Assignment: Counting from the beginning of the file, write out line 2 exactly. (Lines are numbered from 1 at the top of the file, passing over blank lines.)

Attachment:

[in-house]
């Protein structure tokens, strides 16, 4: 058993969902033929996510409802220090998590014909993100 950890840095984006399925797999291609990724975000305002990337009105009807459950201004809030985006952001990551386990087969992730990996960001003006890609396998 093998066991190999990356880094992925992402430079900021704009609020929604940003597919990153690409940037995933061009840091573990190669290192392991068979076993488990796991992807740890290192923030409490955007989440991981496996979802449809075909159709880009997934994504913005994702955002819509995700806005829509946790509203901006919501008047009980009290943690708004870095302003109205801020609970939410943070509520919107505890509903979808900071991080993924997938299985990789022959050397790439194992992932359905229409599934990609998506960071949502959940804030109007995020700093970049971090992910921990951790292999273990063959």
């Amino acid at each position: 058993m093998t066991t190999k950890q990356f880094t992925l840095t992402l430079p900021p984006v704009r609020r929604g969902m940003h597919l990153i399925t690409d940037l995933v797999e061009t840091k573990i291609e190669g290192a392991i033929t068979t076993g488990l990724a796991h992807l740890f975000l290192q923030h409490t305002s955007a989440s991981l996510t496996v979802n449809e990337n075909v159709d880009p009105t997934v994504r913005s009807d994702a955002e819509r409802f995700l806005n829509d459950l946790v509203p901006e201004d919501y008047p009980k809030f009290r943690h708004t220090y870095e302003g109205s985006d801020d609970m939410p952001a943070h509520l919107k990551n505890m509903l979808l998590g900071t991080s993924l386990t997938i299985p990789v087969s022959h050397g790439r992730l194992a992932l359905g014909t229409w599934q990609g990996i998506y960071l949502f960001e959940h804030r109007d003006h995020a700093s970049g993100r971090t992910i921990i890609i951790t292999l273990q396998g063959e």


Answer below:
């Protein structure tokens, strides 16, 4: 058993969902033929996510409802220090998590014909993100 950890840095984006399925797999291609990724975000305002990337009105009807459950201004809030985006952001990551386990087969992730990996960001003006890609396998 093998066991190999990356880094992925992402430079900021704009609020929604940003597919990153690409940037995933061009840091573990190669290192392991068979076993488990796991992807740890290192923030409490955007989440991981496996979802449809075909159709880009997934994504913005994702955002819509995700806005829509946790509203901006919501008047009980009290943690708004870095302003109205801020609970939410943070509520919107505890509903979808900071991080993924997938299985990789022959050397790439194992992932359905229409599934990609998506960071949502959940804030109007995020700093970049971090992910921990951790292999273990063959």